Miami theater is as alive and thriving en español
as it is in English. From the reputable Teatro Avante to the burgeoning number of small theaters on SW Eighth Street, there's much to be said for local Spanish-language theater. But this season director Rolando Moreno's Spanish adaptation of Tennessee Williams's A Streetcar Named Desire
took the prize. La Ultima Parada
gave theatergoers a taste of what challenging theater can do when teamed with excellent acting. Transplanting Williams's streetcar of Southern decadence to Guantánamo, Cuba, circa 1970, La Ultima Parada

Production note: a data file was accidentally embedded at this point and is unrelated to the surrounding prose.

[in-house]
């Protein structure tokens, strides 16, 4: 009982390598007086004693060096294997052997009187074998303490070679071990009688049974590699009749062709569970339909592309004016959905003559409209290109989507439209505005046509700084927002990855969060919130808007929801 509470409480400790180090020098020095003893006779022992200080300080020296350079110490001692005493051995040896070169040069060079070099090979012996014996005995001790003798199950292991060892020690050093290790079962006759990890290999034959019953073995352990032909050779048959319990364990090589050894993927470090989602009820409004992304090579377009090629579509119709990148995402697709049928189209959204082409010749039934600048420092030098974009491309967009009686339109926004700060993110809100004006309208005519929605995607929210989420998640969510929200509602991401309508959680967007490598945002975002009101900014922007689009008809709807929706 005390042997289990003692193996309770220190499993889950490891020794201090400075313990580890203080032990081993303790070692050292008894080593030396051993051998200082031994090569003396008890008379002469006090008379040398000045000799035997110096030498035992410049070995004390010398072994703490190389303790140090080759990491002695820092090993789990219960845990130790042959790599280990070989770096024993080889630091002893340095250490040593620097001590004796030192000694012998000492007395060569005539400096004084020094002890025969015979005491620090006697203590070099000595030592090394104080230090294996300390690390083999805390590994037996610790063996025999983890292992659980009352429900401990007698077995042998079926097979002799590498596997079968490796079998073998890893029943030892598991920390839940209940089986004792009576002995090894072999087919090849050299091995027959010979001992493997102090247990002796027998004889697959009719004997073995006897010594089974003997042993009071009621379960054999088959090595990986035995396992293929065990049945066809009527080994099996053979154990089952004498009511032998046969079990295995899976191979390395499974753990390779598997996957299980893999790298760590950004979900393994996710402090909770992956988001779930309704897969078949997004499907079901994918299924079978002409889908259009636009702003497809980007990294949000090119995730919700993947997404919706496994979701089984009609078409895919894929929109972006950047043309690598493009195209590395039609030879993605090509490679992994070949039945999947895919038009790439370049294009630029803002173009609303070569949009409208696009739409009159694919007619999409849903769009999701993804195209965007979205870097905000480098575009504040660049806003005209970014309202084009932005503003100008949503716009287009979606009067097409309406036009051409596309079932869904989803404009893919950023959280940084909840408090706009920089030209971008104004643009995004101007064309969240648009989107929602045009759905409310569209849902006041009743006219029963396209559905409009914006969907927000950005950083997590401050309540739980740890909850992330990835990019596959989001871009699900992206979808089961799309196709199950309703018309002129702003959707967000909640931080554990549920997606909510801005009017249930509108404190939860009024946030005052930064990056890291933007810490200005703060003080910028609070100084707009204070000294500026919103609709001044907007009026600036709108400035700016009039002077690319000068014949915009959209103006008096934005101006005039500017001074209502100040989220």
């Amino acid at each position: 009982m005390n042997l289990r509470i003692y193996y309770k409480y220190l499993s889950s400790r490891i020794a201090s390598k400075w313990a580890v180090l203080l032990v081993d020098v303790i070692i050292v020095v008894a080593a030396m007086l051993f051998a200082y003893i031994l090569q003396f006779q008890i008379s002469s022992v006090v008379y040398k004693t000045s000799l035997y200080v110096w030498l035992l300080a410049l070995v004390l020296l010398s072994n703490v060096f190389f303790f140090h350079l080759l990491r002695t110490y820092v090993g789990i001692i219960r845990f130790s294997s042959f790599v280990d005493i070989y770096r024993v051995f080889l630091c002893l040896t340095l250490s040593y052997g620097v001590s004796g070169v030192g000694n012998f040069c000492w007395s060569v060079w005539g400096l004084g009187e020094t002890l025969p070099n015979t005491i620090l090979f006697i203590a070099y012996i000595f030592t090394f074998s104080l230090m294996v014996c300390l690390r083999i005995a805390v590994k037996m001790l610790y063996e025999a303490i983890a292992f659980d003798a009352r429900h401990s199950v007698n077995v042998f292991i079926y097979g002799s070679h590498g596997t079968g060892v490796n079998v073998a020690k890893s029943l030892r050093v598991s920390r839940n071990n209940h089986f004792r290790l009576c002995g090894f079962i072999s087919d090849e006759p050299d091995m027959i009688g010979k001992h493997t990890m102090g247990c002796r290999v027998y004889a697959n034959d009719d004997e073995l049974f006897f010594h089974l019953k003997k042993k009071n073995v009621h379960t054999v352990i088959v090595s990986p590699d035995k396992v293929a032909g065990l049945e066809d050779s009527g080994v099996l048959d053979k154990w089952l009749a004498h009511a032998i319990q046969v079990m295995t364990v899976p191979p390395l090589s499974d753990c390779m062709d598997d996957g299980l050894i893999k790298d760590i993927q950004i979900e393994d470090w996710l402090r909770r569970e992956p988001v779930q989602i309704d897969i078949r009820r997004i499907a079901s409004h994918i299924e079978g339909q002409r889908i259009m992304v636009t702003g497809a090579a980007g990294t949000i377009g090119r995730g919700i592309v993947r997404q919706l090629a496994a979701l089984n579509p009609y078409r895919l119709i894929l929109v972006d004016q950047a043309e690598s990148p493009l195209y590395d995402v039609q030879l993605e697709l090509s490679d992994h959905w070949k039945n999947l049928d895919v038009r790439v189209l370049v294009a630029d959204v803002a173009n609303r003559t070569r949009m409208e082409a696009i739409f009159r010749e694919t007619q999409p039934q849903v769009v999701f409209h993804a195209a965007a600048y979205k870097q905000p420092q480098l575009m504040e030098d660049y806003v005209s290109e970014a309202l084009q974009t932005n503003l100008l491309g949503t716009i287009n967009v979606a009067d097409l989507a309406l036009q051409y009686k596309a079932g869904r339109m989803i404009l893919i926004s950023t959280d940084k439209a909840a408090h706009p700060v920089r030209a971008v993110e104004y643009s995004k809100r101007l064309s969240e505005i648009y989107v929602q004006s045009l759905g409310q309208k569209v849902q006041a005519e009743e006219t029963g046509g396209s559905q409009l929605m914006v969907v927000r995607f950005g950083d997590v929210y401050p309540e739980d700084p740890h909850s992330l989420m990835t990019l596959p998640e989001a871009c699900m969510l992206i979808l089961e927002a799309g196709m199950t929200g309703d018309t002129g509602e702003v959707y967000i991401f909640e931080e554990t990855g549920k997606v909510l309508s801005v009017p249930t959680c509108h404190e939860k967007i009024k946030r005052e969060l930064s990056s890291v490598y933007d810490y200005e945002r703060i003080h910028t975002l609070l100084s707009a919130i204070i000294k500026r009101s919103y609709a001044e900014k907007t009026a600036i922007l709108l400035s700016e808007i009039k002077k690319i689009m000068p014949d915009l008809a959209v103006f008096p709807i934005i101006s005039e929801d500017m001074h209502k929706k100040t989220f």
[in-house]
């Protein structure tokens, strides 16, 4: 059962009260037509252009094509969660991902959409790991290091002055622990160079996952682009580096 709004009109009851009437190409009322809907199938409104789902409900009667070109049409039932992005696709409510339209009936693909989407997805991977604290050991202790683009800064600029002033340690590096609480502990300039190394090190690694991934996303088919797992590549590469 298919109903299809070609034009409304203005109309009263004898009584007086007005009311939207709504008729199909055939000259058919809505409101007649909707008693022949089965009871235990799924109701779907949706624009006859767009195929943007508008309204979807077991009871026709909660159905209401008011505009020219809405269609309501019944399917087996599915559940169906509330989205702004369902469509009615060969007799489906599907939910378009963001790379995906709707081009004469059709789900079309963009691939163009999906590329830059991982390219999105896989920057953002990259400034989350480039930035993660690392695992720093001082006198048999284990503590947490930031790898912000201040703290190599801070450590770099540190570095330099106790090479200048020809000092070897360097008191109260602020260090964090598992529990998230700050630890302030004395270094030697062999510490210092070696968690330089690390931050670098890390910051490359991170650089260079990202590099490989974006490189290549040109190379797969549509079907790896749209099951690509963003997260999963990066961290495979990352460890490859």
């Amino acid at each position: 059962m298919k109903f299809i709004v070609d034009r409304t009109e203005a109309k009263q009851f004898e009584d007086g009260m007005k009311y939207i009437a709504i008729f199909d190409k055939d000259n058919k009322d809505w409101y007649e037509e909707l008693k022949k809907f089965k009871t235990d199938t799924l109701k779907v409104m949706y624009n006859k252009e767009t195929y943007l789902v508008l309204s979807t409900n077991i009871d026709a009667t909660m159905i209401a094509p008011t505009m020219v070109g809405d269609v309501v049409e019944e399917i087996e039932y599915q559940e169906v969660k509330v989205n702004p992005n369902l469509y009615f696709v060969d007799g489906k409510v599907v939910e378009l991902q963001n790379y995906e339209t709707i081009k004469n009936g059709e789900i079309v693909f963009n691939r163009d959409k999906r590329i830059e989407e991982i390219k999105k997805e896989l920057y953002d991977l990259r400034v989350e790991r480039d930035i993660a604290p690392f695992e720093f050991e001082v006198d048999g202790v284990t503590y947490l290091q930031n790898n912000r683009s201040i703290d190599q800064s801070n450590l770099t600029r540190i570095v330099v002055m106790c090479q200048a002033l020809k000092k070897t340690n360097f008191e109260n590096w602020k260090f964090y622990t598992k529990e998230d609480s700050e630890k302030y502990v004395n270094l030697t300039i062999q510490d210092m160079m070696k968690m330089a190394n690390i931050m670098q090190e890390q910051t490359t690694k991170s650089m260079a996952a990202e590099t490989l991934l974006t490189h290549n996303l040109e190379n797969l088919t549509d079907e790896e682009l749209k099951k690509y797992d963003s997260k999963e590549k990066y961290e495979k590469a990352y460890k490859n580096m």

turned decadence into misogyny and the tradition of Latin-American machismo into an intriguing pendulum of sexuality. Actors Carlos Caballero and Alexa Kuve stood out for their raw emotionalism as Guantánamo Bay's Stanley and Stella. The play was at times colloquially hilarious and at other times heartbreaking, but above all it provided Spanish-speaking audiences with an unflinching closeup of Castro's postrevolutionary wasteland. La Ultima Parada
also featured Vivian Ruiz, Evelio Taillacq, Maria Hernandez, Hugo Garcia, Gerardo Riveron, and Ricardo Ponte.